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Heavy security at Delhi borders ahead of farmers' march

Last updated on: November 26, 2020 14:07 IST

The Delhi Police on Thursday strengthened its presence in border areas of the national capital in view of the 'Delhi chalo' protest march by farmers against the Centre's new farm laws.

IMAGE: Enhanced security at Delhi-Ghaziabad border in Ghazipur in view of the 'Delhi Chalo' protest march by farmers against the new farm laws, in New Delhi. Photograph: Vijay Verma/PTI Photo

At the Singhu border, the Delhi Police stationed trucks filled with sand to stop movement of tractors driven by farmers, police said.

This is the first time that the city police has stationed trucks filled with sand at border points.

Police said the border has not been sealed but they are checking all vehicles entering the national capital.

Earlier, the Delhi Police had rejected requests from various farmer organisations to protest in the national capital against the Centre's new farm laws on November 26 and 27.

The police had on Tuesday said that legal action would be taken against the protesting farmers if they come to the city for any gathering amid the COVID-19 pandemic.


The farmers are scheduled to reach Delhi on Thursday through five highways connecting the city as part of their 'Delhi Chalo' march call.

Delhi Metro trains will not cross the borders of the national capital with neighbouring cities on Thursday till 2 pm in view of the march by farmers.

The Delhi Metro Rail Corporation said that no metro services will be available from Anand Vihar to Vaishali and New Ashok Nagar to Noida City Centre sections during this period.

No metro services will be available between Sultanpur and Guru Dronacharya metro stations on Thursday till 2 pm. However, regular metro services will remain available in entire section of Airport and Rapid Metro Lines during the same period.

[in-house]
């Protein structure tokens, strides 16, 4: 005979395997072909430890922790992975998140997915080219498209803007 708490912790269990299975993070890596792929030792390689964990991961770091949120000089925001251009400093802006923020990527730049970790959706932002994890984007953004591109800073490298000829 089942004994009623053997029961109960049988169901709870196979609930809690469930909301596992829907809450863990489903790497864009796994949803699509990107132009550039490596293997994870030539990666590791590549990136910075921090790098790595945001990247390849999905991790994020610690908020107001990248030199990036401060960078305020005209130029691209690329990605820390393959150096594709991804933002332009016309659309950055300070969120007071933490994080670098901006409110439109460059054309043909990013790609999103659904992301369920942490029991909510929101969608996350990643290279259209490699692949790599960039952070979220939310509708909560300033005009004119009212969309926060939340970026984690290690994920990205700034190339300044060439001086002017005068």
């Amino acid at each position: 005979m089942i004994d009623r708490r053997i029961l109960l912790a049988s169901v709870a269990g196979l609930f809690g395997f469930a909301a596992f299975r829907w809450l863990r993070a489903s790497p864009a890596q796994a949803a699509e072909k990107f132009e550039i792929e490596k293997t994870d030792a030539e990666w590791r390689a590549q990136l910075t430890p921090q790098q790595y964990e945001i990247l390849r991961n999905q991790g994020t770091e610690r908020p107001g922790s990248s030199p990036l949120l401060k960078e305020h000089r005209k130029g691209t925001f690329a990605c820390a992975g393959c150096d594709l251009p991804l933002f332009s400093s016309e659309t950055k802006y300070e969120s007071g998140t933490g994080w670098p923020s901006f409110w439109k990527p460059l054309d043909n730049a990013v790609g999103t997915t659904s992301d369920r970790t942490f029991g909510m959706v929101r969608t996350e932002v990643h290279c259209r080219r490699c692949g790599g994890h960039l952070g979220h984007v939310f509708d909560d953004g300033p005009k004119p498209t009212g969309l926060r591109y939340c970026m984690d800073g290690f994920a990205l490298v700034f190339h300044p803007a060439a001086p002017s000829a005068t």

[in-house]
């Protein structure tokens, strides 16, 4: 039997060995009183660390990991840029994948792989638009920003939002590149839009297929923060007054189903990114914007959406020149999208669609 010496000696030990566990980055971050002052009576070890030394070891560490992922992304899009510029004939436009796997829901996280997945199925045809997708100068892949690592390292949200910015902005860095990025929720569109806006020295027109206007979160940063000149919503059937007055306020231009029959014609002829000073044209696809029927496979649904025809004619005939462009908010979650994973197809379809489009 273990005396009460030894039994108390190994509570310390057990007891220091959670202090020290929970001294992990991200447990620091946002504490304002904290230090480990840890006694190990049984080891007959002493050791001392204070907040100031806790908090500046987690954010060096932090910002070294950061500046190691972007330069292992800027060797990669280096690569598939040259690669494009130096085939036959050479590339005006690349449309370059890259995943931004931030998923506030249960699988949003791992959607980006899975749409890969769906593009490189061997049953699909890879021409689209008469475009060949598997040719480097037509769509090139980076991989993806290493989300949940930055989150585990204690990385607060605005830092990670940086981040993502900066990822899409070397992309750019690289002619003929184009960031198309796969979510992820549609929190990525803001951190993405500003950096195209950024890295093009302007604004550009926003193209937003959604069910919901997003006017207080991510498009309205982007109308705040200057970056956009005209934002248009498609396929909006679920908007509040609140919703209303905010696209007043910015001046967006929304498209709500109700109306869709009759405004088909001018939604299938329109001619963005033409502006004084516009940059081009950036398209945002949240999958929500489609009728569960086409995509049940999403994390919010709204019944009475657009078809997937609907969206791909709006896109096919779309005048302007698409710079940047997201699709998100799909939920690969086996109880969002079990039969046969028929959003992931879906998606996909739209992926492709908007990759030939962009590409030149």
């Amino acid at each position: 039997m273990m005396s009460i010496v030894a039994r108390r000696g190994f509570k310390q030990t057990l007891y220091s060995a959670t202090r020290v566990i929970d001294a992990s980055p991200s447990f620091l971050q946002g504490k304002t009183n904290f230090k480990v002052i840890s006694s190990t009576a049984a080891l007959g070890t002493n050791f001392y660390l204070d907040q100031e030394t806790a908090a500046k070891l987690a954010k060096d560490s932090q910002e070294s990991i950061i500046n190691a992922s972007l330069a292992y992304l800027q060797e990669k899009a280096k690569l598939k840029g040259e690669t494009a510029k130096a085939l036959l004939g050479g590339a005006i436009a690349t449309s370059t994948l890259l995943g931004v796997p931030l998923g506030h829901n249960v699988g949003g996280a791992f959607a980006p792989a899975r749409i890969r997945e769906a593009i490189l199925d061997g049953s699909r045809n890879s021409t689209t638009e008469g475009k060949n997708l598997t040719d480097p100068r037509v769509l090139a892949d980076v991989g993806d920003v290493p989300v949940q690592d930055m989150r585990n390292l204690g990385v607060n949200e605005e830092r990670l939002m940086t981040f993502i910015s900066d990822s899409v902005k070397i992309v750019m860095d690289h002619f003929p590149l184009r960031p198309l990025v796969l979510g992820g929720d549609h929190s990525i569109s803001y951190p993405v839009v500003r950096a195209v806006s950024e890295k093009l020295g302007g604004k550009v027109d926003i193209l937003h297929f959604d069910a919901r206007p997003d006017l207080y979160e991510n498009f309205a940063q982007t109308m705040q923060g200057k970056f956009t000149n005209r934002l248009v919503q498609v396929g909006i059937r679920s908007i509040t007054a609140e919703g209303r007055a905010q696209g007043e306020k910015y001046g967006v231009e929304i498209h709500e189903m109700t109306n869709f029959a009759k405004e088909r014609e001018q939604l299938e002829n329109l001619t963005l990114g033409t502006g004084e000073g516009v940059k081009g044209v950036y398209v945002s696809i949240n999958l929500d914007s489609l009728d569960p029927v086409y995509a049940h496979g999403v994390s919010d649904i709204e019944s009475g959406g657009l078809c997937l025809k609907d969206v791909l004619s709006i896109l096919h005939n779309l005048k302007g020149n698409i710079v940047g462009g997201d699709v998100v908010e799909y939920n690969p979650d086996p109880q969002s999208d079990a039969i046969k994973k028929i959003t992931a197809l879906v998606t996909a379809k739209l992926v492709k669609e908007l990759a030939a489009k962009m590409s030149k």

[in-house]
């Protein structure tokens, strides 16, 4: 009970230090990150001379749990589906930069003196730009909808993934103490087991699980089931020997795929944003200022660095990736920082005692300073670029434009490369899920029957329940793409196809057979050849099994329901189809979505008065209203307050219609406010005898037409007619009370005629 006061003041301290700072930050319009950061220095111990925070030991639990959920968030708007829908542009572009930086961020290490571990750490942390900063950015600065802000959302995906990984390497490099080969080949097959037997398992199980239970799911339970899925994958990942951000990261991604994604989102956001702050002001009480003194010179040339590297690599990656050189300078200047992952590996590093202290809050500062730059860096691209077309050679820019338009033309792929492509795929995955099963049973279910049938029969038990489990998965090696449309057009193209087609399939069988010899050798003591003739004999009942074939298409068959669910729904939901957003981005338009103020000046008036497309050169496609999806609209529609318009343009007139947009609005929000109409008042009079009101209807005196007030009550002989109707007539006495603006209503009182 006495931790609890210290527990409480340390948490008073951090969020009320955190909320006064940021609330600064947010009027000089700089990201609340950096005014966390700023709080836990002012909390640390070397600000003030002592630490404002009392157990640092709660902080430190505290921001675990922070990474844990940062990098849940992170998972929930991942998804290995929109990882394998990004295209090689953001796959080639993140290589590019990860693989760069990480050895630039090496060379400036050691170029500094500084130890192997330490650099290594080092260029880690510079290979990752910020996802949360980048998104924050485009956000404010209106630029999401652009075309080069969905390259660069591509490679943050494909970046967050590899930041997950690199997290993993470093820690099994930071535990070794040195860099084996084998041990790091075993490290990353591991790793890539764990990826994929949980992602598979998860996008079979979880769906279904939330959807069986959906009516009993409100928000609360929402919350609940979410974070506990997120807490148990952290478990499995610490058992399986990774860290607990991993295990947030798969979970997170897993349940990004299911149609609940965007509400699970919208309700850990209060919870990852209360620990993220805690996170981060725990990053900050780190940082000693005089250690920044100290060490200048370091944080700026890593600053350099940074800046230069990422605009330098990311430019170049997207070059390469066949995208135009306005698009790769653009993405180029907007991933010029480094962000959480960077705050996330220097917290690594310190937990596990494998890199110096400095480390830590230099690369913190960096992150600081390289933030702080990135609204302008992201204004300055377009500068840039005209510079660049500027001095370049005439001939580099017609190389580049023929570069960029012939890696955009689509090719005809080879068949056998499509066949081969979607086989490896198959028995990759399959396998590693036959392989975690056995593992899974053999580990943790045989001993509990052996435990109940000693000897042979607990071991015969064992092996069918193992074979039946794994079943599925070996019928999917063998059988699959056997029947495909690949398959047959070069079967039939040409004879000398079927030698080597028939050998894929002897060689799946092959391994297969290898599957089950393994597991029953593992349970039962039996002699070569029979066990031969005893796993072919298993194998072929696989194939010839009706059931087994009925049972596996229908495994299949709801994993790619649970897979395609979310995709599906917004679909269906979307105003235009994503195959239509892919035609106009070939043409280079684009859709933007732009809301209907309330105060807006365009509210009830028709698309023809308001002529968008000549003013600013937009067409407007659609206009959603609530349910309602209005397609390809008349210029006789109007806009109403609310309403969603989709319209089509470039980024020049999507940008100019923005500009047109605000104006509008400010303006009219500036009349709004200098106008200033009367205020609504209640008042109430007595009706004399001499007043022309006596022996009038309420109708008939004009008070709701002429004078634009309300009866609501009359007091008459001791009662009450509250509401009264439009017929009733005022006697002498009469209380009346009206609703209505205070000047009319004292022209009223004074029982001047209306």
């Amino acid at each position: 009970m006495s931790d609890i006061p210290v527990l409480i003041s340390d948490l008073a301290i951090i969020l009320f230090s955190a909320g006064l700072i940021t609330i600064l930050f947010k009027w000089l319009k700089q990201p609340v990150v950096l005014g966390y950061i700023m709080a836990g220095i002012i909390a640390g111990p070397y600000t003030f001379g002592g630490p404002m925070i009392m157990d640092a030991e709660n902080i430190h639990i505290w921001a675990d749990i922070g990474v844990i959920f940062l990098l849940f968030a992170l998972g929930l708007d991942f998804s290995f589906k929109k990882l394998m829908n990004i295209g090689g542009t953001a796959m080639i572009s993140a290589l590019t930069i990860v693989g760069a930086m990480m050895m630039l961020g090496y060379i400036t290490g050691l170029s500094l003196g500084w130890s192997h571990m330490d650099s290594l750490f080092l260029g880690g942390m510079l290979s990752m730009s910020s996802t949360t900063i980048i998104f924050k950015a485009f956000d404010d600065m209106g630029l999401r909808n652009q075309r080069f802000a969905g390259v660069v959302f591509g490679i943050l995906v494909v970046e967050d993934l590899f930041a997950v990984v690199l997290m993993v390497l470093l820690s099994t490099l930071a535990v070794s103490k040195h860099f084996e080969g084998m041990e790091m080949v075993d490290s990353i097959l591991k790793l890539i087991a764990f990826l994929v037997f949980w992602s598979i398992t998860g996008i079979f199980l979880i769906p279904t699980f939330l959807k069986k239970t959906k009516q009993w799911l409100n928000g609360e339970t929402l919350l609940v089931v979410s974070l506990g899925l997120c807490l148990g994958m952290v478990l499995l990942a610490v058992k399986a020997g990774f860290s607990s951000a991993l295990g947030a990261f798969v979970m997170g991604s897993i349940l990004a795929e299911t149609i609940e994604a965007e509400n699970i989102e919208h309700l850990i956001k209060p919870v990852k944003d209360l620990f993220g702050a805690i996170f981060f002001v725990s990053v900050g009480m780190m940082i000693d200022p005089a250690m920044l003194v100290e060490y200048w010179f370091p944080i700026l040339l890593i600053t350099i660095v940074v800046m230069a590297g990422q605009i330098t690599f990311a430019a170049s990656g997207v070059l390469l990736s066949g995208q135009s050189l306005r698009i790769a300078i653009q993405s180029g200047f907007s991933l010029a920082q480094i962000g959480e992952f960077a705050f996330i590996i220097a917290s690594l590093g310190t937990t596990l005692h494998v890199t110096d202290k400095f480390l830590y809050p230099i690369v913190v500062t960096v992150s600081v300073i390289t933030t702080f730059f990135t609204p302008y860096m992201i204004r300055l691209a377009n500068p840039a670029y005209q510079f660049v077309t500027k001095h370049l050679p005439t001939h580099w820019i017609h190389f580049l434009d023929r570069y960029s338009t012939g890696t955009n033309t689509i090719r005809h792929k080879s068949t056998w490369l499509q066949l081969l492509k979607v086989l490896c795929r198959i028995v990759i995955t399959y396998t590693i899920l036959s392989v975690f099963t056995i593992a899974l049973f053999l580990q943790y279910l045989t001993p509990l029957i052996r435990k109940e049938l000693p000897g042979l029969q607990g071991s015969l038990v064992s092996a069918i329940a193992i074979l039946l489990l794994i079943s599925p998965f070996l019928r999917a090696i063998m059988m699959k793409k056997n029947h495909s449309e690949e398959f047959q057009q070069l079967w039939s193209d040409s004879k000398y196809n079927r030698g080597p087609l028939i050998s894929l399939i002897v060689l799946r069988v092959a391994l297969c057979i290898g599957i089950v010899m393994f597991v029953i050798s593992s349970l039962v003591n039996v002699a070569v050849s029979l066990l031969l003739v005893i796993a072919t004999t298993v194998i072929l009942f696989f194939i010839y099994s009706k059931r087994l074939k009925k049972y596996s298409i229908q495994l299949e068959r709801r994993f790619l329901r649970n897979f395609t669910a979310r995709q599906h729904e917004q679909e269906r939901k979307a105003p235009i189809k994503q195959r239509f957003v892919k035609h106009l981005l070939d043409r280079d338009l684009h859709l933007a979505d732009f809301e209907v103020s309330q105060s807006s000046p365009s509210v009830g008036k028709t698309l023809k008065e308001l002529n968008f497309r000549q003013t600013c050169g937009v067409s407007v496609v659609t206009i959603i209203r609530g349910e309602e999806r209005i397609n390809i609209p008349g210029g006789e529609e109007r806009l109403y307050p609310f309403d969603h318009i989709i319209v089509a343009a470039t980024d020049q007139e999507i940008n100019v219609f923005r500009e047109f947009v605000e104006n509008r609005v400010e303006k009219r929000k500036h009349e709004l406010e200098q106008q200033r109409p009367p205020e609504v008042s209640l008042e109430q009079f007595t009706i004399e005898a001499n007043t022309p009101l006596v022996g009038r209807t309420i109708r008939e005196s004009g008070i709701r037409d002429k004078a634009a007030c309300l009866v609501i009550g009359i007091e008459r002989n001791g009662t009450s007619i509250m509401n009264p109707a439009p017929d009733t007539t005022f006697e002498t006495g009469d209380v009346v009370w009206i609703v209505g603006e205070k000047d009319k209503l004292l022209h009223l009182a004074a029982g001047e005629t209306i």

Taking to Twitter, the city police had said requests have been rejected for any such gathering in the city.

"REGARDING FARMER ORGANIZATIONS MARCH TO DELHI ON 26&27 NOVEMBER. All the requests received from various Farmer Organisations regarding protest in Delhi on 26 and 27 November have been rejected and this has already been communicated to the organisers," the Deputy Commissioner of Police (New Delhi) had tweeted.

"Please co-operate with Delhi Police in ensuring no gathering in Delhi amid coronavirus, failing which legal action will be initiated as per law," it had said.

IMAGE: The farmers are scheduled to reach Delhi on Thursday through five highways connecting the city as part of their 'Delhi Chalo' march call. Photograph: Vijay Verma/PTI Photo

Delhi Police PRO Eish Singhal had said, "Various farmer organisations have requested for permission for protest in Delhi on November 26 and 27. We have conveyed to them in writing and through various media also that the protest is not permitted in view of the latest DDMA guidelines."

"When the condition is good, they can seek due permission and exercise their right to protest in Delhi. For now, they are requested to cooperate with Delhi Police and not indulge in any kind of protest. If despite our appeal they turn up to Delhi, the required legal action will be taken against them," Singhal had said.

Deputy Commissioner of Police (east) Jasmeet Singh had said, "The main focus of our will be on Ghazipur border, Chilla border and DND. Heavy deployment of police personnel is already there and the checking will take place round the clock. The paramilitary force is also placed. Police will also check the other small borders of the district."

Police said all border pickets have been made active.

"We have deployed heavy force at the bordering areas of the district. Eight companies of paramilitary will be assisting police at the borders," Deputy Commissioner of Police (southeast) R P Meena had said.

The All India Kisan Sangharsh Coordination Committee, Rashtriya Kisan Mahasangh and various factions of the Bharatiya Kisan Union have joined hands and formed a ''Samyukta Kisan Morcha'' to press the central government to scrap the three farm laws.

A seven-member committee has also been formed to coordinate the operations of the Morcha.

Farmers have expressed apprehension that the new laws would pave way for the dismantling of the minimum support price system, leaving them at the "mercy" of big corporates.

They have been demanding that the laws be repealed.

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